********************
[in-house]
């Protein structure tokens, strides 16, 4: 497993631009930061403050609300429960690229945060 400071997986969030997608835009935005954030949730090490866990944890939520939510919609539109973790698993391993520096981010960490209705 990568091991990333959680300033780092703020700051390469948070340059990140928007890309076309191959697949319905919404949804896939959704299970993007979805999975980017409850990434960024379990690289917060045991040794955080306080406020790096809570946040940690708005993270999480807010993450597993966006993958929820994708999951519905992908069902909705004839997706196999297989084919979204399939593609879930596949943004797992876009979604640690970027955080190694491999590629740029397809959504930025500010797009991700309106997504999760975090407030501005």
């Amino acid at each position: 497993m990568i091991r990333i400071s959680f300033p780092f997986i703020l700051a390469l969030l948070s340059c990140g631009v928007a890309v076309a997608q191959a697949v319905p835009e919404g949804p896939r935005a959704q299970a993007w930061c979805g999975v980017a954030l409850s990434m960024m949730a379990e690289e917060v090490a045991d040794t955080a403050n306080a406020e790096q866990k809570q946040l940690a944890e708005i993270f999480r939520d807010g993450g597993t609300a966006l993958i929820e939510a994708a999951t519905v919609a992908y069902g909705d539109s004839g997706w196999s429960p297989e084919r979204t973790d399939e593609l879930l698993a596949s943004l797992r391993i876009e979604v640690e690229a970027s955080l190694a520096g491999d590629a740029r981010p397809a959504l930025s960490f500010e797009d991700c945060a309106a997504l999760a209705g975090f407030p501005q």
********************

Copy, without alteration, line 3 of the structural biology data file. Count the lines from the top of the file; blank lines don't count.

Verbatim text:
């Amino acid at each position: 497993m990568i091991r990333i400071s959680f300033p780092f997986i703020l700051a390469l969030l948070s340059c990140g631009v928007a890309v076309a997608q191959a697949v319905p835009e919404g949804p896939r935005a959704q299970a993007w930061c979805g999975v980017a954030l409850s990434m960024m949730a379990e690289e917060v090490a045991d040794t955080a403050n306080a406020e790096q866990k809570q946040l940690a944890e708005i993270f999480r939520d807010g993450g597993t609300a966006l993958i929820e939510a994708a999951t519905v919609a992908y069902g909705d539109s004839g997706w196999s429960p297989e084919r979204t973790d399939e593609l879930l698993a596949s943004l797992r391993i876009e979604v640690e690229a970027s955080l190694a520096g491999d590629a740029r981010p397809a959504l930025s960490f500010e797009d991700c945060a309106a997504l999760a209705g975090f407030p501005q």